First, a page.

Flush the brake fluid. On your manufacturer’s schedule, have your brakes serviced and flush the brake fluid.

When replacing brakes, lubricate and re-pack the wheel bearings. Although this is usually performed with a brake replacement, remember to request it.

Manage Wear and Tear on Your RV

Even though your RV may come equipped with factory-issued gear, you may be better off upgrading. Here’s a list of items that wear out quickly or are not quite as reliable as they should be.

Keep an eye on your RV battery. Be sure your battery’s fully charged in the days before hitting the road. Use a trickle charger to bring up the voltage or replace the battery if it’s not responding to charging.

Mind your stabilizers. Be sure your stabilizers are fully withdrawn before moving your RV. They’re designed to keep the RV steady as you’re walking around. Don’t use them to lift the RV up if you have to change a flat because you risk damaging them.

Repel the rodents. Remember to clean your RV regularly to keep pests and rodents away.

Install carbon monoxide detectors. Knowing that each space in your RV has a dependable CO monitor can help you rest more easily.

Upgrade your backup camera. Having confidence that your backup camera’s seeing everything you need to back up safely key. Look for a wide-angled camera with HD, one that sends the video to an easy-to-see display.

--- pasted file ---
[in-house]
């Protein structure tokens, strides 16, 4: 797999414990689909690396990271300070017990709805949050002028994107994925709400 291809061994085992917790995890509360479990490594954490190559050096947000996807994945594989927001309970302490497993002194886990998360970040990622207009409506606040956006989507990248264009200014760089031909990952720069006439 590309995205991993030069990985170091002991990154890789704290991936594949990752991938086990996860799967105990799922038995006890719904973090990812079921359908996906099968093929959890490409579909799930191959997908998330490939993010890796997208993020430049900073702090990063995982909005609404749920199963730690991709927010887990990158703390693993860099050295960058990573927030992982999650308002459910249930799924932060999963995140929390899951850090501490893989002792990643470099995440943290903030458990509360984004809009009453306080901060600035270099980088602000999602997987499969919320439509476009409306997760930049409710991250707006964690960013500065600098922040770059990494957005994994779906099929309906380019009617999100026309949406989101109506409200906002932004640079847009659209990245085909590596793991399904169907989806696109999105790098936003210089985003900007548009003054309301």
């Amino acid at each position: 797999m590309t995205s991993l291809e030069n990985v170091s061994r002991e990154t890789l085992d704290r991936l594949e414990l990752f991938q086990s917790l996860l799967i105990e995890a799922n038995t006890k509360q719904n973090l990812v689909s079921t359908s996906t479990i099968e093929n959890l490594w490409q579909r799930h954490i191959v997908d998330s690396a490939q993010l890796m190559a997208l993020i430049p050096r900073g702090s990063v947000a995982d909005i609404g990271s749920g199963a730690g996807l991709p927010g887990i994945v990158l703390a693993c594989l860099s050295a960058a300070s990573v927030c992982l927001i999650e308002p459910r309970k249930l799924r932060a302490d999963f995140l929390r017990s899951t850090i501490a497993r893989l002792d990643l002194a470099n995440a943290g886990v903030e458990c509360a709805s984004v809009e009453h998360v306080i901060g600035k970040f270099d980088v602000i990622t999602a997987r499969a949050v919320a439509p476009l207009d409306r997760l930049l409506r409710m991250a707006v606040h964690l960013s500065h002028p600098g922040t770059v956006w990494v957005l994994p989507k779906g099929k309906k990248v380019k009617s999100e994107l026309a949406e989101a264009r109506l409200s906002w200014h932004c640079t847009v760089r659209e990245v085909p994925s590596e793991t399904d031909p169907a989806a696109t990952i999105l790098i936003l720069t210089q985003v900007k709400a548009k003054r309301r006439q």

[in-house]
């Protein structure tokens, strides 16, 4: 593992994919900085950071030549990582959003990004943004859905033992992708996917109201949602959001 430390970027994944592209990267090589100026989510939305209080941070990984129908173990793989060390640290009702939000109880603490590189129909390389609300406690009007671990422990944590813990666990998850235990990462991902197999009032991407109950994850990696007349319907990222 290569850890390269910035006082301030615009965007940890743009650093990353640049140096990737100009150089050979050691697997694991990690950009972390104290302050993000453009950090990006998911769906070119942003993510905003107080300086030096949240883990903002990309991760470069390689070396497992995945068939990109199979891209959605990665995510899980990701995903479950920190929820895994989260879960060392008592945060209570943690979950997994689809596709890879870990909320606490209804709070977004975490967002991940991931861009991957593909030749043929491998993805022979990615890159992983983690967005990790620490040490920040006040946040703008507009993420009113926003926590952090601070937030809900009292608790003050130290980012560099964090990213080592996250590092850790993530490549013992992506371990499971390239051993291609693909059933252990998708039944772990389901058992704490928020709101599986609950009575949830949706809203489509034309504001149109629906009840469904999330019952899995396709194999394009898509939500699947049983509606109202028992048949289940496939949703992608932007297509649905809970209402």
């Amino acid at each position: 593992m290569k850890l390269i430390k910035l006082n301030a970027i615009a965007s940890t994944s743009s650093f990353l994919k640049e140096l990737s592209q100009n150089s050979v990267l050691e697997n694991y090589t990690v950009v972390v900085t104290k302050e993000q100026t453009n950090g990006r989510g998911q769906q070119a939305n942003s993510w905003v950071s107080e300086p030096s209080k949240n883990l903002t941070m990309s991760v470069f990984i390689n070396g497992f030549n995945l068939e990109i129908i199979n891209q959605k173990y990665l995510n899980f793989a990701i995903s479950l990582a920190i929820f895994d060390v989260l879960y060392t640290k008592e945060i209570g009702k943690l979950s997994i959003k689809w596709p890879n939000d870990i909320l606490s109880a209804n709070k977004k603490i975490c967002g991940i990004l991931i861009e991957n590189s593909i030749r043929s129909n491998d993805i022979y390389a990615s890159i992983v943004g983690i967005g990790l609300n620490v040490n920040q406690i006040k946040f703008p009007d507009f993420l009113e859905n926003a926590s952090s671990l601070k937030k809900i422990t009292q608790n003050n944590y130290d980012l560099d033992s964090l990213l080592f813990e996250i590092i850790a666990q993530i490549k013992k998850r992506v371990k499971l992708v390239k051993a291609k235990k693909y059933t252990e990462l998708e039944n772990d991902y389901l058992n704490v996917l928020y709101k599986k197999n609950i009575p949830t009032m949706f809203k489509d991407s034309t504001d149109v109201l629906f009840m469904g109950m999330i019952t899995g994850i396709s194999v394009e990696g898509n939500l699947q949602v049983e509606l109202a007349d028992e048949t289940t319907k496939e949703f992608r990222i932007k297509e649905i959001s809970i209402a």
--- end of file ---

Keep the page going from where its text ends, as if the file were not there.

Keep your awning safe. It’s easy to forget how vulnerable your awning is to damage. Wrap your awning up every time you’re anticipating foul weather, and consider investing in awning stabilizing hardware to keep it secure.

Change the oil in your generator regularly. Per the owner’s manual, be sure you’re swapping out the oil in your generator to keep it running smoothly.

Maintain your waste water system. Consult your RV manufacturer’s guidance on recommended septic chemicals. Be sure you’re flushing with an adequate amount of water and flush on a regular basis.

And there you have it! Your RV’s in top shape and ready to go. Remember to check in with your American Family Insurance agent to custom build a policy that fits your needs. With great protection for your investments, you’ll be able to relax and enjoy the road ahead, wherever it may lead.


How would you rate this article?

Related Topics: RV